Flow Perturbation Mediates Neutrophil Recruitment and Potentiates Endothelial Injury via TLR2 in Mice – Implications for Superficial Erosion
Franck G, Mawson T, Sausen G, Salinas M, Santos Masson G, Cole AP, Beltrami Moreira M, Chatzizisis Y, Quillard T, Tesmenitsky Y, Shvartz E, Sukhova GK, Swirski FK, Nahrendorf M, Aikawa E, Croce K, Libby P
Rationale: Superficial erosion currently causes up to a third of acute coronary syndromes (ACS), yet we lack understanding of its mechanisms. Thrombi due to superficial intimal erosion characteristically complicate matrix-rich atheromata in regions of flow perturbation.
Objective: This study tested in vivo the involvement of disturbed flow, and of neutrophils, hyaluronan, and TLR2 ligation in superficial intimal injury, a process implicated in superficial erosion.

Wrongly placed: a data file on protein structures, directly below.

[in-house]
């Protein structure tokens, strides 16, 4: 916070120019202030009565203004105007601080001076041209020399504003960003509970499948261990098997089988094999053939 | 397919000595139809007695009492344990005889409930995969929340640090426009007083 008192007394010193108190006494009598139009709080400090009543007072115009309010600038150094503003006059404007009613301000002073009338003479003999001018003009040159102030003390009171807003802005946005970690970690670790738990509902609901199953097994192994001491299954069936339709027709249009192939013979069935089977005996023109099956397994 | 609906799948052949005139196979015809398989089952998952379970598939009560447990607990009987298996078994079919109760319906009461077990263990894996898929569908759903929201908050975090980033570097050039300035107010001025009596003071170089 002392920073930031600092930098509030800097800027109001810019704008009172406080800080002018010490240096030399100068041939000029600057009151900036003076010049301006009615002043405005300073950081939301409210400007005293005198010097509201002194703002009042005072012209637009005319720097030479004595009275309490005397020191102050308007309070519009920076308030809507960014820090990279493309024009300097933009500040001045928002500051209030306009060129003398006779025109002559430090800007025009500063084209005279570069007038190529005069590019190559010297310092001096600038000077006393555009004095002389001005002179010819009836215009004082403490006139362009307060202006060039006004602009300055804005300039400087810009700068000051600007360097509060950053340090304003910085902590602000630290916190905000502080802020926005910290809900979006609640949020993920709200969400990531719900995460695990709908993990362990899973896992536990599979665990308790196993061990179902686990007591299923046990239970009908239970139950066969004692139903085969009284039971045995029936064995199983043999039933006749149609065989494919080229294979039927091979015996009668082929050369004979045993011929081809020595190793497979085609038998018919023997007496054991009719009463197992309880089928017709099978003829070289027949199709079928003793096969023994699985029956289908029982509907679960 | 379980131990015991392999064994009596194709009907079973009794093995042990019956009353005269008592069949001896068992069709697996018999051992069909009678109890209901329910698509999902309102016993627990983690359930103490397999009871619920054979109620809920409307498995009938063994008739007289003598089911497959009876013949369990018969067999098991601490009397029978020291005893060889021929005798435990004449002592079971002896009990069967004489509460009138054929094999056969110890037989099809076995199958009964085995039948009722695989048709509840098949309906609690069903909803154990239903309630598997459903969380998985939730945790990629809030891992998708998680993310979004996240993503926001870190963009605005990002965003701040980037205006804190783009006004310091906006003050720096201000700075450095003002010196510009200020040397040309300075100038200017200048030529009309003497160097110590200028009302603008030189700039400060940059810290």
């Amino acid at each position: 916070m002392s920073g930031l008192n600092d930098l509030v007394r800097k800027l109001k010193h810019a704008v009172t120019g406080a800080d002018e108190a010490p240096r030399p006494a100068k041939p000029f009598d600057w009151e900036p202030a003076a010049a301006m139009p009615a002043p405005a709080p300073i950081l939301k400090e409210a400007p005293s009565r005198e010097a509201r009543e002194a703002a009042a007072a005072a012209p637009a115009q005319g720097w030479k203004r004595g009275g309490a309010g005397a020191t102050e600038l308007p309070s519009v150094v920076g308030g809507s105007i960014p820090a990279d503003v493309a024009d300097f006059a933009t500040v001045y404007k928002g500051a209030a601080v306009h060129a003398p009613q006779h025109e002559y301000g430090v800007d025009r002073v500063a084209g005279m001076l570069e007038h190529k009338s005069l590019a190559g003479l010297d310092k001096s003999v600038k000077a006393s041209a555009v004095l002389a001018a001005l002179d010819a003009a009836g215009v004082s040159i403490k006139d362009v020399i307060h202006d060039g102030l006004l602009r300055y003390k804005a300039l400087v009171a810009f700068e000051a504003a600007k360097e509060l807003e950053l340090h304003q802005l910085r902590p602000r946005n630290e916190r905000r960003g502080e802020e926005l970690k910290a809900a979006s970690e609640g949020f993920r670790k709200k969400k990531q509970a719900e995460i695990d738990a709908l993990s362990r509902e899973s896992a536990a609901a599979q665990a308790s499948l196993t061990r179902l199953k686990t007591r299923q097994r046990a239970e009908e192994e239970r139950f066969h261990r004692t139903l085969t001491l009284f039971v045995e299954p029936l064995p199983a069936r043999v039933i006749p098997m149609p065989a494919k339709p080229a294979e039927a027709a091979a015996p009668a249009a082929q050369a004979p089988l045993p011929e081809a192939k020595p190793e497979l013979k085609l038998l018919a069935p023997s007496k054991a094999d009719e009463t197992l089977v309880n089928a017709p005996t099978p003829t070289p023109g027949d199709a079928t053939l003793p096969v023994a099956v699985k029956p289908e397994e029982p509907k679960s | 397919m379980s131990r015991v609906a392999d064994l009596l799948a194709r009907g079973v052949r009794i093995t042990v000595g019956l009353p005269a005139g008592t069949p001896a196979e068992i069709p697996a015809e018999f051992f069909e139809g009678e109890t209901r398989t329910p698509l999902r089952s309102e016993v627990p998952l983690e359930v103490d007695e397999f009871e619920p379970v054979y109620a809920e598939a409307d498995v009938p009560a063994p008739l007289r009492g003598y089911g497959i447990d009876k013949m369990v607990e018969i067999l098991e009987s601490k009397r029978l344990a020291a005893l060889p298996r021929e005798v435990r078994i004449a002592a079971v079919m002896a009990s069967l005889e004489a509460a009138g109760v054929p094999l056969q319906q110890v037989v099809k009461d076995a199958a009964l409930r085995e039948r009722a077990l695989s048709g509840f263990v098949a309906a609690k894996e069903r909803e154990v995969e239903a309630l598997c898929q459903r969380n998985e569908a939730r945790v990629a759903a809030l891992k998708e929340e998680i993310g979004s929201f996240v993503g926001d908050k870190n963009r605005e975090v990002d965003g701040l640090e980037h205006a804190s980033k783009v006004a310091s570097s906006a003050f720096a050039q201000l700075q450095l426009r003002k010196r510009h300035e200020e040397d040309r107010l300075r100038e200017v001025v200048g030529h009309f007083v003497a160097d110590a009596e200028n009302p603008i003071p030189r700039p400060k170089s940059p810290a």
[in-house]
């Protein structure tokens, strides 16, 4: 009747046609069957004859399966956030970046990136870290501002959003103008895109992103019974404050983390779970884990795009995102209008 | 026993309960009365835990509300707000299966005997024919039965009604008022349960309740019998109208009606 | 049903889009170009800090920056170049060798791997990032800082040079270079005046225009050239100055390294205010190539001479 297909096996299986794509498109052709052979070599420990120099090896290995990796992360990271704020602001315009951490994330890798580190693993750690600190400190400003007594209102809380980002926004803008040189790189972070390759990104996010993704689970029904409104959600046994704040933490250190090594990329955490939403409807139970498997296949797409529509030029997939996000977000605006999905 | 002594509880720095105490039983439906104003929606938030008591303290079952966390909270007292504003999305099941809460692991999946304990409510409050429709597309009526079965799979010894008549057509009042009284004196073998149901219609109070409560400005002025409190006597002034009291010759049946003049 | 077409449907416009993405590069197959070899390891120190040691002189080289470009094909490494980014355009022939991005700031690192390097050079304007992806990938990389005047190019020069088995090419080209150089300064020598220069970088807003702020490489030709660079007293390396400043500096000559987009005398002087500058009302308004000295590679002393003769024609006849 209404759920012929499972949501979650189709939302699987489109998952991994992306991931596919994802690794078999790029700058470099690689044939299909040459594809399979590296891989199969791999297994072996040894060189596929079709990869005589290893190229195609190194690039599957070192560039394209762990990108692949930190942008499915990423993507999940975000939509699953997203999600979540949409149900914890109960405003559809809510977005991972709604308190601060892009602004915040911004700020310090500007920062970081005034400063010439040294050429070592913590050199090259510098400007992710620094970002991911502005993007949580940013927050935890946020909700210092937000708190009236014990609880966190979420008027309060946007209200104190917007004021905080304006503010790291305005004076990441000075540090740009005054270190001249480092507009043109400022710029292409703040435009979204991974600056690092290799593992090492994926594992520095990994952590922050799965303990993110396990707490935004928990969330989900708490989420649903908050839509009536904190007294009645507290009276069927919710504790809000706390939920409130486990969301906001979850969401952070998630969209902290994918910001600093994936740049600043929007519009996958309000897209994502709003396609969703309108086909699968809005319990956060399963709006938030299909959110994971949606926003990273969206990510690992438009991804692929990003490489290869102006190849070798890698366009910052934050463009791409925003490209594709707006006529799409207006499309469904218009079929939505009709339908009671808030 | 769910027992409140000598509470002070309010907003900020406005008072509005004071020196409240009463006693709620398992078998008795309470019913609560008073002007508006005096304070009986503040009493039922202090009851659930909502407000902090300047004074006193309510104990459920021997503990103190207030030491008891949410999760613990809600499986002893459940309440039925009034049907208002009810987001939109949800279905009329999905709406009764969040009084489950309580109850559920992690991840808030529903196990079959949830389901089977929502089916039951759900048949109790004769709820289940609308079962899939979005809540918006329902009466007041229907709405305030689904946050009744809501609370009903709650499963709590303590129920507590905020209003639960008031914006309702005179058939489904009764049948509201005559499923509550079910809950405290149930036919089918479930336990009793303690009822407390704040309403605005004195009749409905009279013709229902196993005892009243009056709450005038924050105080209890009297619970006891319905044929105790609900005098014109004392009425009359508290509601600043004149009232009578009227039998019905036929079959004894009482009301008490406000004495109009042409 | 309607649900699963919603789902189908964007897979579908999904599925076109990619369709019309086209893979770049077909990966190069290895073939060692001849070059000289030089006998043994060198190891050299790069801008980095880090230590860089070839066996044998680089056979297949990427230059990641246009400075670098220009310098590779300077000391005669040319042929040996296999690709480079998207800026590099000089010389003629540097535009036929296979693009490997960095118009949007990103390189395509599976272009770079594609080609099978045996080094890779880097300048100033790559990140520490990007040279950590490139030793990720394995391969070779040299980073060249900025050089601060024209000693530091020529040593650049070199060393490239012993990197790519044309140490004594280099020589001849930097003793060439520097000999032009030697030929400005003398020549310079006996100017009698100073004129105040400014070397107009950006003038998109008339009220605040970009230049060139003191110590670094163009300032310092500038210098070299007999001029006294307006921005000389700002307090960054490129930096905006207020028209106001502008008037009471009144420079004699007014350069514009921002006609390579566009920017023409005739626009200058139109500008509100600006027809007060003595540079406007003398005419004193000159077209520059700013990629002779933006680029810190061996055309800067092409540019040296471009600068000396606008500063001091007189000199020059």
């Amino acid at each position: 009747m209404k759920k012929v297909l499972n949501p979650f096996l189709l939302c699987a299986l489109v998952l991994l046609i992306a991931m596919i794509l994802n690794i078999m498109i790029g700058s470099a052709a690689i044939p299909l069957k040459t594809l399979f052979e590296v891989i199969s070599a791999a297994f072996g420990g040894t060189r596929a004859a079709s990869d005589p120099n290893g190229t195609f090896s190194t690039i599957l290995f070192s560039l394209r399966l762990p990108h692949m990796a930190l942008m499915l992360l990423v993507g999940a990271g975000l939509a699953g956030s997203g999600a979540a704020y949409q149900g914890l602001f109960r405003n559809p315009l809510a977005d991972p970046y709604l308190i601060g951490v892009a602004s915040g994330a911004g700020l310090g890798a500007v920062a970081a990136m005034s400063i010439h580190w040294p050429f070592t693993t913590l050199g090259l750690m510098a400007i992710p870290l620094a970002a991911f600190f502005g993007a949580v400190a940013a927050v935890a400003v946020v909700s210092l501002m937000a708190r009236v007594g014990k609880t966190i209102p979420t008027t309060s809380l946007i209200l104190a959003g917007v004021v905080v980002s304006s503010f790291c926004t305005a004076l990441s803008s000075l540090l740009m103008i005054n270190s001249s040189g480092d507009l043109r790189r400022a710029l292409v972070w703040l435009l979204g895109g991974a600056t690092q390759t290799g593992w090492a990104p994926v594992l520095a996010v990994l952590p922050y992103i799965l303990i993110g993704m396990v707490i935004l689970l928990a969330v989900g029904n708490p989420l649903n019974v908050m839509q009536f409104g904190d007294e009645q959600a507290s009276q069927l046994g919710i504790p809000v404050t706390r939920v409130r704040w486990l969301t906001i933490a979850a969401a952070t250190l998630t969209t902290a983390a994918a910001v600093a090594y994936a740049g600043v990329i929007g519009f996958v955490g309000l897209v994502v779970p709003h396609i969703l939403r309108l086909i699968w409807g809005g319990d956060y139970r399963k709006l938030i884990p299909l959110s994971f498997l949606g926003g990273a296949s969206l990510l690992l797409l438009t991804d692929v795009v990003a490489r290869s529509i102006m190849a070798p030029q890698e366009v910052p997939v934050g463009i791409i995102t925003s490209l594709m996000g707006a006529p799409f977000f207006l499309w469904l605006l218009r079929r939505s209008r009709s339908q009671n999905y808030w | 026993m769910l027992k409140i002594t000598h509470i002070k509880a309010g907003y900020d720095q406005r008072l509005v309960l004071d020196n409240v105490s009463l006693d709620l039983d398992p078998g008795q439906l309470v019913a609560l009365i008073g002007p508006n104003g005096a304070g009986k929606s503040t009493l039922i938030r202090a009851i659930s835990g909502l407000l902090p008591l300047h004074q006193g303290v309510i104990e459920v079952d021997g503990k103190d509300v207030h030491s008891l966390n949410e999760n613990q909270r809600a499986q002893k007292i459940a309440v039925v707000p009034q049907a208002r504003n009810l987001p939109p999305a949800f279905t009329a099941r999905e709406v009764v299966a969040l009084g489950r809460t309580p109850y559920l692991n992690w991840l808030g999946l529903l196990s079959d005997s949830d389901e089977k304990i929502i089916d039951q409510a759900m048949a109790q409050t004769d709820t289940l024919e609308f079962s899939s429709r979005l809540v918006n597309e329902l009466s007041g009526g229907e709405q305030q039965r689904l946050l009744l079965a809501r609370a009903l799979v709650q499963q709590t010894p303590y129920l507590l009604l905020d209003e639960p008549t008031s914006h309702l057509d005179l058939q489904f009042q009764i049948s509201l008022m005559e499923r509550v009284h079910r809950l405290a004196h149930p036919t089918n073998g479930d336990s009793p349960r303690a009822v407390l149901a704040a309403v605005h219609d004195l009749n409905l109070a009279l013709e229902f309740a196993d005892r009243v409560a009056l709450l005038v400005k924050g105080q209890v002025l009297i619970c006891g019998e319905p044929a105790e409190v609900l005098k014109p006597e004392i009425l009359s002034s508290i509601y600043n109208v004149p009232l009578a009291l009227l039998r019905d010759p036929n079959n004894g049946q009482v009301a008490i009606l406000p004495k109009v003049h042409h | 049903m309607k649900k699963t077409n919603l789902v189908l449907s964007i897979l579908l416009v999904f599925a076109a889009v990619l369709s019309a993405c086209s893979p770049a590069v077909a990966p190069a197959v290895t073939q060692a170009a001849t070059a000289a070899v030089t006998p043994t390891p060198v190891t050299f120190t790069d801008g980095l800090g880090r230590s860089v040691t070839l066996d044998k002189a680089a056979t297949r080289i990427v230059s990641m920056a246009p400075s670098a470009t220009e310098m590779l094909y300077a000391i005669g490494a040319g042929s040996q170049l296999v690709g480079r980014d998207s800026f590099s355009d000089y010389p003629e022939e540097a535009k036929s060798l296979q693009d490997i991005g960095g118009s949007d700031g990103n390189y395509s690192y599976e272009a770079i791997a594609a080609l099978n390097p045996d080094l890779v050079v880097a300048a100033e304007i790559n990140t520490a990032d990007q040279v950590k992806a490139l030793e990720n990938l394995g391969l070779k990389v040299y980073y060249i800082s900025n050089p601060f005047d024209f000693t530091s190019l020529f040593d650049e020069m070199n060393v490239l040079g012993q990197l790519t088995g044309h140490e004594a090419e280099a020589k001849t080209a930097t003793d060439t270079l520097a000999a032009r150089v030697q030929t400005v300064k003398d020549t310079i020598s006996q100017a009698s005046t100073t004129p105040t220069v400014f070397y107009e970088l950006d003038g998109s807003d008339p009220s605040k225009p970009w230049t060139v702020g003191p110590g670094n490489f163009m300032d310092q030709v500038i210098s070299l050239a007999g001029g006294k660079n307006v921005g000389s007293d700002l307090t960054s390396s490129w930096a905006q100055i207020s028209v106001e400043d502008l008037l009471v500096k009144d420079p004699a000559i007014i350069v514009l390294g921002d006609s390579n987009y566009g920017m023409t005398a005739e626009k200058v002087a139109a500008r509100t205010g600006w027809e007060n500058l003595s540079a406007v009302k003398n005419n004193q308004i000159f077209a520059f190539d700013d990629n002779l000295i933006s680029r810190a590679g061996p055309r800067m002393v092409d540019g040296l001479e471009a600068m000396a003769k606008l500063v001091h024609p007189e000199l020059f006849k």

Methods and Results: In mouse carotid arteries with established intimal lesions tailored to resemble the substrate of human eroded plaques, acute flow perturbation promoted downstream endothelial cell (EC) activation, neutrophil accumulation, EC death and desquamation, and mural thrombosis. Neutrophil loss-of-function limited these findings. TLR2 agonism activated luminal ECs, and deficiency of this innate immune receptor decreased intimal neutrophil adherence in regions of local flow disturbance, reducing EC injury and local thrombosis (p<0.05).
Conclusions: These results implicate flow disturbance, neutrophils, and TLR2 signaling as mechanisms that contribute to superficial erosion, a cause of ACS of likely growing importance in the statin era.